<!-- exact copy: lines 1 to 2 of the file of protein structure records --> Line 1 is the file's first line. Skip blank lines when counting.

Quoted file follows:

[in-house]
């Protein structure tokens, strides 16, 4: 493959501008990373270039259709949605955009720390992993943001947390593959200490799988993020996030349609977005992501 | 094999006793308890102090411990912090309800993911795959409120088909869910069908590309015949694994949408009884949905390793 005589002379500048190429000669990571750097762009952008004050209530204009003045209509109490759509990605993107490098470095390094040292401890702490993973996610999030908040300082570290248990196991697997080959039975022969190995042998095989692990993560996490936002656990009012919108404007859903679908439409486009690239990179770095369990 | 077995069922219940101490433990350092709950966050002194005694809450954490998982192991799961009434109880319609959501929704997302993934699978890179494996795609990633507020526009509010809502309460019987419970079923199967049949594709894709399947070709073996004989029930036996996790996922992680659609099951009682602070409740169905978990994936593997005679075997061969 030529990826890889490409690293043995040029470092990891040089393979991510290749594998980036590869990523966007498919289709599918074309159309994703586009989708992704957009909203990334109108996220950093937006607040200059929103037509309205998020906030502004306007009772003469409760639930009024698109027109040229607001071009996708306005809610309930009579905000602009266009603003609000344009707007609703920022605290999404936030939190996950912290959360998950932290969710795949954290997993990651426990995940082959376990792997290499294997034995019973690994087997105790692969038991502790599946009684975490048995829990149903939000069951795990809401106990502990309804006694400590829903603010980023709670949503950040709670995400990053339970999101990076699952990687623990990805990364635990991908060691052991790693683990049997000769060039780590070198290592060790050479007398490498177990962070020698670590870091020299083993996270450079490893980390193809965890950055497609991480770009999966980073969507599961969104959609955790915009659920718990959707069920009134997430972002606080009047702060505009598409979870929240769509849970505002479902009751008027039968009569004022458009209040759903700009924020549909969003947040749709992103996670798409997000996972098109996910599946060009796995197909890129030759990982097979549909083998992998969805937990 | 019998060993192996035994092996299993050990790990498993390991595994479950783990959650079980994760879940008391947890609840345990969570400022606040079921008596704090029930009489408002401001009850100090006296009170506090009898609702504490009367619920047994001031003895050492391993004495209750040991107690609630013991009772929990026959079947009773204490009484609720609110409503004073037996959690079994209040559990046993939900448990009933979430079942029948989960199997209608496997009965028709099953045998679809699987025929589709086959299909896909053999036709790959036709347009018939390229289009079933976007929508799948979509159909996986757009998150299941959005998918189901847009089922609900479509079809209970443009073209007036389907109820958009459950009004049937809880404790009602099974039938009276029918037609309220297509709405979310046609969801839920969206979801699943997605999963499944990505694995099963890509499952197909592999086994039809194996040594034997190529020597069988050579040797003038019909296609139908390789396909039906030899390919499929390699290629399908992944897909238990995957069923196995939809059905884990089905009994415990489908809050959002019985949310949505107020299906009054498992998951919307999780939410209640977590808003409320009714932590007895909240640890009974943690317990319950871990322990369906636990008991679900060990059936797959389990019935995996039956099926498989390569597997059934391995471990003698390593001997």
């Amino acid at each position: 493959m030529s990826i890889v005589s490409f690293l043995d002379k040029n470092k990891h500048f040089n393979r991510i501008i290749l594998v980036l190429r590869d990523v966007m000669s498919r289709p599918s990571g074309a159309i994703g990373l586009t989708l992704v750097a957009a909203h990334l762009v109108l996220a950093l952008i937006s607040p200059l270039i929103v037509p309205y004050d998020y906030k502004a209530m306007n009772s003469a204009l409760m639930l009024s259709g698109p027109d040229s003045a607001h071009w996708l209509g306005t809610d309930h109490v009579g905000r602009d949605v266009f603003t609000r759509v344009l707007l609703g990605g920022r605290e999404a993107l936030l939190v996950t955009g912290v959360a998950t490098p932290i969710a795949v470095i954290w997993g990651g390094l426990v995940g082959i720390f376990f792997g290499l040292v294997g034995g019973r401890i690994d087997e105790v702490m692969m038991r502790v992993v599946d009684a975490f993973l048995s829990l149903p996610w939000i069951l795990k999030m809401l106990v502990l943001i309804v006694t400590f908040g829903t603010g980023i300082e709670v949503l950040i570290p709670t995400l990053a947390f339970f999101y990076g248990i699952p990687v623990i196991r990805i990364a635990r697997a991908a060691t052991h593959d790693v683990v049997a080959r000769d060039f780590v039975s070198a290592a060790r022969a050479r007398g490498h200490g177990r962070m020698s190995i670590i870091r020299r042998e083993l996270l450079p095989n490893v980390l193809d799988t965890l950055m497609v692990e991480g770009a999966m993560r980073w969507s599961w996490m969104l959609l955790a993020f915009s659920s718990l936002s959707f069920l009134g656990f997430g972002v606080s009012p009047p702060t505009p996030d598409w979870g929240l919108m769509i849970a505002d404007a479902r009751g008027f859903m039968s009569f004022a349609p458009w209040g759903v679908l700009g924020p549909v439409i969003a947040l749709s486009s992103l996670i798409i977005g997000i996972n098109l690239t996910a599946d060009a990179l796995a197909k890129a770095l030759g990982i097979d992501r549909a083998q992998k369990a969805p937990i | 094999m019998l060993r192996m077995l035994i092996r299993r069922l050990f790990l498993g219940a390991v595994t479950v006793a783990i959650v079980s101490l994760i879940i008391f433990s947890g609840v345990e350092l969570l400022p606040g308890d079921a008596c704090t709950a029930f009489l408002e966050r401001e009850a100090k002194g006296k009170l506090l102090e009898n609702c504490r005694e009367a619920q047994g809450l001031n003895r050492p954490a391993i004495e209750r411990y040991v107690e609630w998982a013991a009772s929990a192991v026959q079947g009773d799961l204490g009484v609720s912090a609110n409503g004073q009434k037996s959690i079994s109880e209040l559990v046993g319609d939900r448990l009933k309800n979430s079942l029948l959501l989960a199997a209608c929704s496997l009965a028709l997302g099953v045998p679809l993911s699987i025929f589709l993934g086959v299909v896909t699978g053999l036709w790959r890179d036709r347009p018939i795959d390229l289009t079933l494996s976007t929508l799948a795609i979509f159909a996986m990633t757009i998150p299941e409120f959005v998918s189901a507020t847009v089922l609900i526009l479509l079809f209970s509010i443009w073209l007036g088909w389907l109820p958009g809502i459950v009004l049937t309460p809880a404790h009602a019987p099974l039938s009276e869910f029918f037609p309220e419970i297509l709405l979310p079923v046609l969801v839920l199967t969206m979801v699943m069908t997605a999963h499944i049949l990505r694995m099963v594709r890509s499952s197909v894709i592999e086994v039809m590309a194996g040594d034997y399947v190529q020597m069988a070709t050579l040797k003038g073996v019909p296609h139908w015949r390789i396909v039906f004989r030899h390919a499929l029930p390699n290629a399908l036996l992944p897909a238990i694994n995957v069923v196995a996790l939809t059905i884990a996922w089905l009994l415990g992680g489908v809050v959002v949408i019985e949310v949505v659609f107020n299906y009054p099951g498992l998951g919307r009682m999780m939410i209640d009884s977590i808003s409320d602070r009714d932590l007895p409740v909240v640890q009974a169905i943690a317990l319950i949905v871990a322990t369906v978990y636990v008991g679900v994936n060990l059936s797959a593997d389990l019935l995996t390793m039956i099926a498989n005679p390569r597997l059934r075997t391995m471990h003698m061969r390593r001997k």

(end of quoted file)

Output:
[in-house]
């Protein structure tokens, strides 16, 4: 493959501008990373270039259709949605955009720390992993943001947390593959200490799988993020996030349609977005992501 | 094999006793308890102090411990912090309800993911795959409120088909869910069908590309015949694994949408009884949905390793 005589002379500048190429000669990571750097762009952008004050209530204009003045209509109490759509990605993107490098470095390094040292401890702490993973996610999030908040300082570290248990196991697997080959039975022969190995042998095989692990993560996490936002656990009012919108404007859903679908439409486009690239990179770095369990 | 077995069922219940101490433990350092709950966050002194005694809450954490998982192991799961009434109880319609959501929704997302993934699978890179494996795609990633507020526009509010809502309460019987419970079923199967049949594709894709399947070709073996004989029930036996996790996922992680659609099951009682602070409740169905978990994936593997005679075997061969 030529990826890889490409690293043995040029470092990891040089393979991510290749594998980036590869990523966007498919289709599918074309159309994703586009989708992704957009909203990334109108996220950093937006607040200059929103037509309205998020906030502004306007009772003469409760639930009024698109027109040229607001071009996708306005809610309930009579905000602009266009603003609000344009707007609703920022605290999404936030939190996950912290959360998950932290969710795949954290997993990651426990995940082959376990792997290499294997034995019973690994087997105790692969038991502790599946009684975490048995829990149903939000069951795990809401106990502990309804006694400590829903603010980023709670949503950040709670995400990053339970999101990076699952990687623990990805990364635990991908060691052991790693683990049997000769060039780590070198290592060790050479007398490498177990962070020698670590870091020299083993996270450079490893980390193809965890950055497609991480770009999966980073969507599961969104959609955790915009659920718990959707069920009134997430972002606080009047702060505009598409979870929240769509849970505002479902009751008027039968009569004022458009209040759903700009924020549909969003947040749709992103996670798409997000996972098109996910599946060009796995197909890129030759990982097979549909083998992998969805937990 | 019998060993192996035994092996299993050990790990498993390991595994479950783990959650079980994760879940008391947890609840345990969570400022606040079921008596704090029930009489408002401001009850100090006296009170506090009898609702504490009367619920047994001031003895050492391993004495209750040991107690609630013991009772929990026959079947009773204490009484609720609110409503004073037996959690079994209040559990046993939900448990009933979430079942029948989960199997209608496997009965028709099953045998679809699987025929589709086959299909896909053999036709790959036709347009018939390229289009079933976007929508799948979509159909996986757009998150299941959005998918189901847009089922609900479509079809209970443009073209007036389907109820958009459950009004049937809880404790009602099974039938009276029918037609309220297509709405979310046609969801839920969206979801699943997605999963499944990505694995099963890509499952197909592999086994039809194996040594034997190529020597069988050579040797003038019909296609139908390789396909039906030899390919499929390699290629399908992944897909238990995957069923196995939809059905884990089905009994415990489908809050959002019985949310949505107020299906009054498992998951919307999780939410209640977590808003409320009714932590007895909240640890009974943690317990319950871990322990369906636990008991679900060990059936797959389990019935995996039956099926498989390569597997059934391995471990003698390593001997």